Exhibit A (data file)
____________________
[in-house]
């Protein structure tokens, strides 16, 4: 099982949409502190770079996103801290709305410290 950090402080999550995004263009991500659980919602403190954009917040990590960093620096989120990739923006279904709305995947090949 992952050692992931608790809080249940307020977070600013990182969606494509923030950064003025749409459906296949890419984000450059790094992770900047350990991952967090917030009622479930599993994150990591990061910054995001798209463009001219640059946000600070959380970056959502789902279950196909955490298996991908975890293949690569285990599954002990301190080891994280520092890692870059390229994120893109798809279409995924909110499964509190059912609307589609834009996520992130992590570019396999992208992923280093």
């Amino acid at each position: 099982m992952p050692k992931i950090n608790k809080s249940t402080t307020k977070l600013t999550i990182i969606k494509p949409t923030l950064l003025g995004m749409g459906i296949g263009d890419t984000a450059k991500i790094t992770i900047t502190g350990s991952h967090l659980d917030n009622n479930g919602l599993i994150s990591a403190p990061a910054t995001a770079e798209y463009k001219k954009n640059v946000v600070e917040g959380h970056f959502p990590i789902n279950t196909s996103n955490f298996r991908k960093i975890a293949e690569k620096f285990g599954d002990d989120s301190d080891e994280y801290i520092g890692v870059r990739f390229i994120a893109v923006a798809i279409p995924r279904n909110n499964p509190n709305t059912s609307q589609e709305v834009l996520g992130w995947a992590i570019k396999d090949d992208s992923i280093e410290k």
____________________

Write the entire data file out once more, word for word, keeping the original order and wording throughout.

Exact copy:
[in-house]
């Protein structure tokens, strides 16, 4: 099982949409502190770079996103801290709305410290 950090402080999550995004263009991500659980919602403190954009917040990590960093620096989120990739923006279904709305995947090949 992952050692992931608790809080249940307020977070600013990182969606494509923030950064003025749409459906296949890419984000450059790094992770900047350990991952967090917030009622479930599993994150990591990061910054995001798209463009001219640059946000600070959380970056959502789902279950196909955490298996991908975890293949690569285990599954002990301190080891994280520092890692870059390229994120893109798809279409995924909110499964509190059912609307589609834009996520992130992590570019396999992208992923280093």
């Amino acid at each position: 099982m992952p050692k992931i950090n608790k809080s249940t402080t307020k977070l600013t999550i990182i969606k494509p949409t923030l950064l003025g995004m749409g459906i296949g263009d890419t984000a450059k991500i790094t992770i900047t502190g350990s991952h967090l659980d917030n009622n479930g919602l599993i994150s990591a403190p990061a910054t995001a770079e798209y463009k001219k954009n640059v946000v600070e917040g959380h970056f959502p990590i789902n279950t196909s996103n955490f298996r991908k960093i975890a293949e690569k620096f285990g599954d002990d989120s301190d080891e994280y801290i520092g890692v870059r990739f390229i994120a893109v923006a798809i279409p995924r279904n909110n499964p509190n709305t059912s609307q589609e709305v834009l996520g992130w995947a992590i570019k396999d090949d992208s992923i280093e410290k």